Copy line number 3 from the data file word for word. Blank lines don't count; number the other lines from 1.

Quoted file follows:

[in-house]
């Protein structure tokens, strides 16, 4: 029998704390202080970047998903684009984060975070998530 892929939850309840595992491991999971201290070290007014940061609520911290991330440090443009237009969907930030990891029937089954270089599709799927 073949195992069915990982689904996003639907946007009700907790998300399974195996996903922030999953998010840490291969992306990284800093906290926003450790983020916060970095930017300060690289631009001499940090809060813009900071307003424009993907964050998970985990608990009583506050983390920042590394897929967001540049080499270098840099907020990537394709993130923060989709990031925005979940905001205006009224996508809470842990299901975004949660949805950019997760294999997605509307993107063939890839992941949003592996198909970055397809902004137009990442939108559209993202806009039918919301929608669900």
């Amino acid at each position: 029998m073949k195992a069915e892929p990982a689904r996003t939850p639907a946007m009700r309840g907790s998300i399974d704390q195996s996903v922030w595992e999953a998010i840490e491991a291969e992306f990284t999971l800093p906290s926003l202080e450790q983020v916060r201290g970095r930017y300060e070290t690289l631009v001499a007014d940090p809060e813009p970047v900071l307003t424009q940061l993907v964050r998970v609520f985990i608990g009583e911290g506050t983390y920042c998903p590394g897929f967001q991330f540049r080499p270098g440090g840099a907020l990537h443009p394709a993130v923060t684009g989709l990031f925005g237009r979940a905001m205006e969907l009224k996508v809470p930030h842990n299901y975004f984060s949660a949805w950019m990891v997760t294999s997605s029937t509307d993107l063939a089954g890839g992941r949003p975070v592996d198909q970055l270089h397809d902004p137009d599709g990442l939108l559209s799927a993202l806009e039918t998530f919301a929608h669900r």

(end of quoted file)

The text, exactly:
């Amino acid at each position: 029998m073949k195992a069915e892929p990982a689904r996003t939850p639907a946007m009700r309840g907790s998300i399974d704390q195996s996903v922030w595992e999953a998010i840490e491991a291969e992306f990284t999971l800093p906290s926003l202080e450790q983020v916060r201290g970095r930017y300060e070290t690289l631009v001499a007014d940090p809060e813009p970047v900071l307003t424009q940061l993907v964050r998970v609520f985990i608990g009583e911290g506050t983390y920042c998903p590394g897929f967001q991330f540049r080499p270098g440090g840099a907020l990537h443009p394709a993130v923060t684009g989709l990031f925005g237009r979940a905001m205006e969907l009224k996508v809470p930030h842990n299901y975004f984060s949660a949805w950019m990891v997760t294999s997605s029937t509307d993107l063939a089954g890839g992941r949003p975070v592996d198909q970055l270089h397809d902004p137009d599709g990442l939108l559209s799927a993202l806009e039918t998530f919301a929608h669900r």